20 March 2006 Underwater application of structural health monitoring at Fairview Cove Container Terminal
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To be able to offer services to the world's largest container vessels, commonly known as Post-Panamax vessels, the Halifax Port Authority launched a dredging project to increase the berthing depth at its Nova Scotia facility. To monitor the movement of the existing pier during and after construction, sensors were installed in the sub-sea foundation 14 m below mean sea level. Vibrating wire strain gauges were attached directly to steel sheet piles (positioned adjacent to the existing concrete cribs) and both Bragg grating and Fabry-Perot fibre optic sensors were attached to anchor bolts used to attach the sheet piles to the cribs. Strain monitoring over approximately an eight month period indicated that the sub-sea shoring of the crib foundation has become engaged to resist the slight settlement of the cribs. The resulting stresses are very low, however, confirming that the cribs are performing well within design and functional limits. The project also confirmed the durability and effectiveness of the use of fibre optic sensors in marine environments.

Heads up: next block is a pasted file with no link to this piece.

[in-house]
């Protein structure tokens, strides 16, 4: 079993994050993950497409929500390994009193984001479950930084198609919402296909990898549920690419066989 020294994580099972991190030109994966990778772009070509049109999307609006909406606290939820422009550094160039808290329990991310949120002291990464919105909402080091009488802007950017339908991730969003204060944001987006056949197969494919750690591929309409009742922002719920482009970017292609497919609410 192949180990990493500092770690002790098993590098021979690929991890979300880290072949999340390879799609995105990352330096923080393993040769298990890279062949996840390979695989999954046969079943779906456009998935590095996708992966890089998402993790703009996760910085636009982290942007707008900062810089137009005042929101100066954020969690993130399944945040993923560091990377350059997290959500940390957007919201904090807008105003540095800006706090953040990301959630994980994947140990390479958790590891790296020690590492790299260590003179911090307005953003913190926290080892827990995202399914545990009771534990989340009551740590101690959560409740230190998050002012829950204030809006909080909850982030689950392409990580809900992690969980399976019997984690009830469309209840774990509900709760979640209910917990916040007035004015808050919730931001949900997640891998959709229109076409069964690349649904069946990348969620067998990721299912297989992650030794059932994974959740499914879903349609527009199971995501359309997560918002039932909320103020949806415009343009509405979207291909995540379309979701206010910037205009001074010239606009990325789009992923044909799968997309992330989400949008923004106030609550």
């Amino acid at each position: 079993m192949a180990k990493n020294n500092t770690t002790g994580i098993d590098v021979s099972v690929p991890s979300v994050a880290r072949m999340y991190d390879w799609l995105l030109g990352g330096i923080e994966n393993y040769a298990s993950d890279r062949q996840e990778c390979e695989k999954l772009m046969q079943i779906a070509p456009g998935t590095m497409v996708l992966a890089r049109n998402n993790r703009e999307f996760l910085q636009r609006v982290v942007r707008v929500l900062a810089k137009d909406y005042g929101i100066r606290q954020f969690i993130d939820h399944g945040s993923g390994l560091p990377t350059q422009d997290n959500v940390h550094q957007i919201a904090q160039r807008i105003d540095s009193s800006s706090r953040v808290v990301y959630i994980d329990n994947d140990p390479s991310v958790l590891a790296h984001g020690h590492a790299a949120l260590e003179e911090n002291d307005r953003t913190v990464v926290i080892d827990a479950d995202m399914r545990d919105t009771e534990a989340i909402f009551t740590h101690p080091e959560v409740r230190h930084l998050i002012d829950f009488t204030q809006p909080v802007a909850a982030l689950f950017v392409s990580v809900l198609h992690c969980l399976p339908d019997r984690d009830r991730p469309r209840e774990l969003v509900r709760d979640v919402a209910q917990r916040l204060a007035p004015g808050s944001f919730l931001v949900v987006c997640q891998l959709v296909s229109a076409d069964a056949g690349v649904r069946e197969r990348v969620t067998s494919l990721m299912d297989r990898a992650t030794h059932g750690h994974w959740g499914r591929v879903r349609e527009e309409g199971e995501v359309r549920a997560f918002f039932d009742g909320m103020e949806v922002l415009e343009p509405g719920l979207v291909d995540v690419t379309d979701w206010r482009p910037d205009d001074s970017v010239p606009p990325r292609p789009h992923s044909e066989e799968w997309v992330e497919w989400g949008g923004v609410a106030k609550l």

© (2006) COPYRIGHT Society of Photo-Optical Instrumentation Engineers (SPIE). Downloading of the abstract is permitted for personal use only.
V. Limaye, V. Limaye, J. Gaudet, J. Gaudet, J. Newhook, J. Newhook, D. Carter, D. Carter, "Underwater application of structural health monitoring at Fairview Cove Container Terminal", Proc. SPIE 6176, Nondestructive Evaluation and Health Monitoring of Aerospace Materials, Composites, and Civil Infrastructure V, 617610 (20 March 2006); doi: 10.1117/12.660693; https://doi.org/10.1117/12.660693

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